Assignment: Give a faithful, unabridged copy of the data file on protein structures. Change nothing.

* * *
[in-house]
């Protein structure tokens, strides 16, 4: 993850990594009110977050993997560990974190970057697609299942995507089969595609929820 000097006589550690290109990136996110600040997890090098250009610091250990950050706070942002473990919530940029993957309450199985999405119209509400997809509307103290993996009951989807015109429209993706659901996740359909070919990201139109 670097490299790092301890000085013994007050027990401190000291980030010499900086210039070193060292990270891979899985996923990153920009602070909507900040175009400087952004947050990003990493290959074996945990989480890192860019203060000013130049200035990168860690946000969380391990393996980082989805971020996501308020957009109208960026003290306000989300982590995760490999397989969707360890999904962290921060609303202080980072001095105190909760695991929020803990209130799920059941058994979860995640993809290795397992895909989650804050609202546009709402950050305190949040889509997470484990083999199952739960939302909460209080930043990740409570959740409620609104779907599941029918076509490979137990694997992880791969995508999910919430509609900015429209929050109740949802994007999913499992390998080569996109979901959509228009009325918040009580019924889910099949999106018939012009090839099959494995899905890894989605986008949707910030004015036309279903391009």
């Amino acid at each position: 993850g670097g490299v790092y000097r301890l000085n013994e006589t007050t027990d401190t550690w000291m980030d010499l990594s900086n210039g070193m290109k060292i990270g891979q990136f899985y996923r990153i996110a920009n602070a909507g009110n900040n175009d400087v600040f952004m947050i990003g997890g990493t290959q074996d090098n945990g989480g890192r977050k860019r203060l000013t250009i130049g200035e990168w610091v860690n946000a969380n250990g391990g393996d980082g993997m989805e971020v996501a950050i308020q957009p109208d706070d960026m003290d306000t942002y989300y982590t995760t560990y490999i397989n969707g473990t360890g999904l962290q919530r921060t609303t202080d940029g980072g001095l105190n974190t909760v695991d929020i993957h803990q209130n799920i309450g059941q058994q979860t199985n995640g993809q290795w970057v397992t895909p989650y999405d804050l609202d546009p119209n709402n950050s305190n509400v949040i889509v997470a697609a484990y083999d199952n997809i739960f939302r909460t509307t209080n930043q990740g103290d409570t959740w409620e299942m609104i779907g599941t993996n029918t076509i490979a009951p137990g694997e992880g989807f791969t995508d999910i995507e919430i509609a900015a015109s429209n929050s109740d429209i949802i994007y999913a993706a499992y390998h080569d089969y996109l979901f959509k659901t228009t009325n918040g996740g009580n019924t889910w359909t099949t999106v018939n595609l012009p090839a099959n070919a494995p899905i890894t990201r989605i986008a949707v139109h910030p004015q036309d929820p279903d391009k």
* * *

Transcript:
[in-house]
């Protein structure tokens, strides 16, 4: 993850990594009110977050993997560990974190970057697609299942995507089969595609929820 000097006589550690290109990136996110600040997890090098250009610091250990950050706070942002473990919530940029993957309450199985999405119209509400997809509307103290993996009951989807015109429209993706659901996740359909070919990201139109 670097490299790092301890000085013994007050027990401190000291980030010499900086210039070193060292990270891979899985996923990153920009602070909507900040175009400087952004947050990003990493290959074996945990989480890192860019203060000013130049200035990168860690946000969380391990393996980082989805971020996501308020957009109208960026003290306000989300982590995760490999397989969707360890999904962290921060609303202080980072001095105190909760695991929020803990209130799920059941058994979860995640993809290795397992895909989650804050609202546009709402950050305190949040889509997470484990083999199952739960939302909460209080930043990740409570959740409620609104779907599941029918076509490979137990694997992880791969995508999910919430509609900015429209929050109740949802994007999913499992390998080569996109979901959509228009009325918040009580019924889910099949999106018939012009090839099959494995899905890894989605986008949707910030004015036309279903391009």
């Amino acid at each position: 993850g670097g490299v790092y000097r301890l000085n013994e006589t007050t027990d401190t550690w000291m980030d010499l990594s900086n210039g070193m290109k060292i990270g891979q990136f899985y996923r990153i996110a920009n602070a909507g009110n900040n175009d400087v600040f952004m947050i990003g997890g990493t290959q074996d090098n945990g989480g890192r977050k860019r203060l000013t250009i130049g200035e990168w610091v860690n946000a969380n250990g391990g393996d980082g993997m989805e971020v996501a950050i308020q957009p109208d706070d960026m003290d306000t942002y989300y982590t995760t560990y490999i397989n969707g473990t360890g999904l962290q919530r921060t609303t202080d940029g980072g001095l105190n974190t909760v695991d929020i993957h803990q209130n799920i309450g059941q058994q979860t199985n995640g993809q290795w970057v397992t895909p989650y999405d804050l609202d546009p119209n709402n950050s305190n509400v949040i889509v997470a697609a484990y083999d199952n997809i739960f939302r909460t509307t209080n930043q990740g103290d409570t959740w409620e299942m609104i779907g599941t993996n029918t076509i490979a009951p137990g694997e992880g989807f791969t995508d999910i995507e919430i509609a900015a015109s429209n929050s109740d429209i949802i994007y999913a993706a499992y390998h080569d089969y996109l979901f959509k659901t228009t009325n918040g996740g009580n019924t889910w359909t099949t999106v018939n595609l012009p090839a099959n070919a494995p899905i890894t990201r989605i986008a949707v139109h910030p004015q036309d929820p279903d391009k």